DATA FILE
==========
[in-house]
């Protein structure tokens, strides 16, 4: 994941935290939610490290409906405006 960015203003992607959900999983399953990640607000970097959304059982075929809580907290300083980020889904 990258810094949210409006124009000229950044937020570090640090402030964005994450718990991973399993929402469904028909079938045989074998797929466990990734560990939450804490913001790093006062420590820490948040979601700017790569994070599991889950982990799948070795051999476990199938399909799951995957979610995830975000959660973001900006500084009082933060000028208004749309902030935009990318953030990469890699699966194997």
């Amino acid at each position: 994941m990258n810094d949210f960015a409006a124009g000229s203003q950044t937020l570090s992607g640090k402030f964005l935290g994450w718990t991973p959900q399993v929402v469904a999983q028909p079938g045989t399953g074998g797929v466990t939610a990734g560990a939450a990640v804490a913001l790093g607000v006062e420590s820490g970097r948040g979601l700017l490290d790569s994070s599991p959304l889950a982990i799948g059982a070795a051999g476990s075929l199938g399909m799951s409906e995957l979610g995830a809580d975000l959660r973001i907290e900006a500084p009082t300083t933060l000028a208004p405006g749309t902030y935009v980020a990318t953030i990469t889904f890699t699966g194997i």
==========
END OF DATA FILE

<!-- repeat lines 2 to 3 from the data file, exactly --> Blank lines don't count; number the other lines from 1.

């Protein structure tokens, strides 16, 4: 994941935290939610490290409906405006 960015203003992607959900999983399953990640607000970097959304059982075929809580907290300083980020889904 990258810094949210409006124009000229950044937020570090640090402030964005994450718990991973399993929402469904028909079938045989074998797929466990990734560990939450804490913001790093006062420590820490948040979601700017790569994070599991889950982990799948070795051999476990199938399909799951995957979610995830975000959660973001900006500084009082933060000028208004749309902030935009990318953030990469890699699966194997």
């Amino acid at each position: 994941m990258n810094d949210f960015a409006a124009g000229s203003q950044t937020l570090s992607g640090k402030f964005l935290g994450w718990t991973p959900q399993v929402v469904a999983q028909p079938g045989t399953g074998g797929v466990t939610a990734g560990a939450a990640v804490a913001l790093g607000v006062e420590s820490g970097r948040g979601l700017l490290d790569s994070s599991p959304l889950a982990i799948g059982a070795a051999g476990s075929l199938g399909m799951s409906e995957l979610g995830a809580d975000l959660r973001i907290e900006a500084p009082t300083t933060l000028a208004p405006g749309t902030y935009v980020a990318t953030i990469t889904f890699t699966g194997i």